GENEVA (Reuters) - Syrians in "leadership positions" who may be responsible for war crimes have been identified, along with units accused of perpetrating them, United Nations investigators said on Monday.
Both government forces and armed rebels are committing war crimes, including killings and torture, spreading terror among civilians in a nearly two-year-old conflict, they said.
The investigators' latest report, covering the six months to mid-January, was based on 445 interviews conducted abroad with victims and witnesses, as they have not been allowed into Syria.
The independent team, led by Brazilian Paulo Pinheiro, called on the U.N. Security Council to "act urgently to ensure accountability" for grave violations, possibly by referring the violators to the International Criminal Court for prosecution.
"The ICC is the appropriate institution for the fight against impunity in Syria. As an established, broadly supported structure, it could immediately initiate investigations against authors of serious crimes in Syria," the 131-page report said.
It added: "Individuals may also bear criminal responsibility for perpetuating the crimes identified in the present report. Where possible, individuals in leadership positions who may be responsible were identified alongside those who physically carried out the acts."
Karen Konig AbuZayd, one of the four commissioners on the team of some two dozen experts, told Reuters: "We have information suggesting people who have given instructions and are responsible for government policy. People who are in the leadership of the military, for example."
"It is the first time we have mentioned the ICC directly. The Security Council needs to come together and decide whether or not to refer the case to the ICC. I am not optimistic."
But its third list of suspects, building on lists drawn up in the past year, remains secret. It will be entrusted to U.N. High Commissioner for Human Rights, Navi Pillay, upon expiry of its current mandate at the end of March, the report said.
Pillay, a former judge at the ICC, said on Saturday that Syrian President Bashar al-Assad should be probed for war crimes and called for immediate action by the international community, including possible military intervention.
"The evidence collected sits in the safe in the office of the High Commissioner against the day it might be referred to a court and evidence would be examined by a prosecutor," said a European diplomat.
The death toll in Syria is likely approaching 70,000 people, Pillay told the Security Council last week in a fresh appeal for it to refer Syria to the ICC, the Hague-based war crimes court.
Government forces have carried out shelling and aerial bombardment across Syria including Aleppo, Damascus, Deraa, Homs and Idlib, the independent U.N. investigators said, citing corroborating evidence gathered from satellite images.
"In some incidents, such as in the assault on Harak, indiscriminate shelling was followed by ground operations during which government forces perpetrated mass killing," it said, referring to a town in the southern province of Deraa where residents told them that 500 civilians were killed in August.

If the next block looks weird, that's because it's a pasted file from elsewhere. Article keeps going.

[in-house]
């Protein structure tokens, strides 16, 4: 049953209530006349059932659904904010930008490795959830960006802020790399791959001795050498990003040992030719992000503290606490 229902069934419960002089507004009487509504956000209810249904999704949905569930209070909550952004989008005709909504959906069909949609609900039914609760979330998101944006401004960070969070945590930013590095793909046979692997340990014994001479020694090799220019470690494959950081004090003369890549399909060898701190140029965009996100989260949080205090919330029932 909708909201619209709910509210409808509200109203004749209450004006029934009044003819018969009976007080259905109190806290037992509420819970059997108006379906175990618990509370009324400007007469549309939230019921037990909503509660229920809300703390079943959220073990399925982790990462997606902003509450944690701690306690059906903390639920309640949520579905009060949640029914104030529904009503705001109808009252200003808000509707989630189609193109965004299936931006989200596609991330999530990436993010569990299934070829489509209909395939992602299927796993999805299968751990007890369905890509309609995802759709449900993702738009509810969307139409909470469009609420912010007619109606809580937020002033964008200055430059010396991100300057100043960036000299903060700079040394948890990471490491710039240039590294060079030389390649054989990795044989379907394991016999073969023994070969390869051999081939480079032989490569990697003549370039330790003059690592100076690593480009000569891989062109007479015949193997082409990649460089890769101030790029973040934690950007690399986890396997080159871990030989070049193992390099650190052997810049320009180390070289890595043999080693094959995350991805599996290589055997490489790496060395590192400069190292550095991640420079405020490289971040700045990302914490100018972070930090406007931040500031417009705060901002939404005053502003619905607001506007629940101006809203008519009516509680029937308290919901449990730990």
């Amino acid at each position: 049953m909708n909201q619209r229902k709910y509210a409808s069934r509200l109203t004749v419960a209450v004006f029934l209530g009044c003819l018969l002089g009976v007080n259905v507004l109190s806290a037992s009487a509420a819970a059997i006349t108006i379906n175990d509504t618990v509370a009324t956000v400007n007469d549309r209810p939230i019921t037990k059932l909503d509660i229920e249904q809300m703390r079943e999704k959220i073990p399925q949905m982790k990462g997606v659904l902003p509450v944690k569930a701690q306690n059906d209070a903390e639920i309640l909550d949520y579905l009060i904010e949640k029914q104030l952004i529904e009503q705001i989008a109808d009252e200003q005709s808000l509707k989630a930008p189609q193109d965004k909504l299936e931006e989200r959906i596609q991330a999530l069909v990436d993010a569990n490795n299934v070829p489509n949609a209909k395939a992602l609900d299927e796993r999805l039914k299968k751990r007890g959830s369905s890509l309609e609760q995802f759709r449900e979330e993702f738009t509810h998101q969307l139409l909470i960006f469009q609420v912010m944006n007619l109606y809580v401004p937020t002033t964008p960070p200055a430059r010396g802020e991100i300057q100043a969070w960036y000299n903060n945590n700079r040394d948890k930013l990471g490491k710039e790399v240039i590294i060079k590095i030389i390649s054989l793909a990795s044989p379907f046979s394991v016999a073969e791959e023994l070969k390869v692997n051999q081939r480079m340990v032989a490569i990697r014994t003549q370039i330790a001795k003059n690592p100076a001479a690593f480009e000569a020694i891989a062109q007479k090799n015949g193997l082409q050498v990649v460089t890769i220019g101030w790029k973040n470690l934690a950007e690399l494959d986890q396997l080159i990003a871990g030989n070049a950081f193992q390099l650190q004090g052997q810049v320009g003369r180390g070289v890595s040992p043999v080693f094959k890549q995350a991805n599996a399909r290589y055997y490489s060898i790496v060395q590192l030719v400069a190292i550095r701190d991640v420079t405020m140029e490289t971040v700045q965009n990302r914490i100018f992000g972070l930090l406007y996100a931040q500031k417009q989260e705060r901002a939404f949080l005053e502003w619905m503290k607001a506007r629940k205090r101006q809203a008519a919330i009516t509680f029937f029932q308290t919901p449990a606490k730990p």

"Government forces and affiliated militias have committed extra-judicial executions, breaching international human rights law. This conduct also constitutes the war crime of murder. Where murder was committed as part of a widespread or systematic attack against a civilian population, with knowledge of that attack, it is a crime against humanity," the U.N. report said.
They have targeted queues at bakeries and funeral processions, in violence aimed at "spreading terror among the civilian population", it said.
"Syrian armed forces have implemented a strategy that uses shelling and sniper fire to kill, maim, wound and terrorize the civilian inhabitants of areas that have fallen under anti-government armed group control," the report said.
Government forces had used cluster bombs, it said, but it found no credible evidence of either side using chemical arms.
Rebel forces fighting to topple Assad in the protracted and increasingly sectarian conflict have committed war crimes include murder, torture, hostage-taking and using children under age 15 in hostilities, the U.N. report said.
"They continue to endanger the civilian population by positioning military objectives inside civilian areas," it said. Rebel snipers had caused "considerable civilian casualties".
"The violations and abuses committed by anti-government armed groups did not, however, reach the intensity and scale of those committed by government forces and affiliated militia."
Foreign fighters, many of them from Libya, Tunisia, Saudi Arabia, Lebanon, Iraq and Egypt, have radicalized the rebels and helped detonate deadly improvised explosive devices, it said.
The two other commissioners are former chief ICC prosecutor Carla del Ponte and Vitit Muntarbhorn of Thailand.
"It is an investigative mechanism and its evidence can be given to relevant judicial authorities when the time comes. In the interim, it is the one piece of U.N.-approved machinery shining a light on abuses," the European diplomat said.
Referring to del Ponte, who joined in September, the diplomat said: "She brings a harder-edged prosecutorial lens so when they are looking at the evidence she is very well placed to know what sort of evidence would assist a later judicial process."
(Reporting by Stephanie Nebehay; Editing by Alistair Lyon)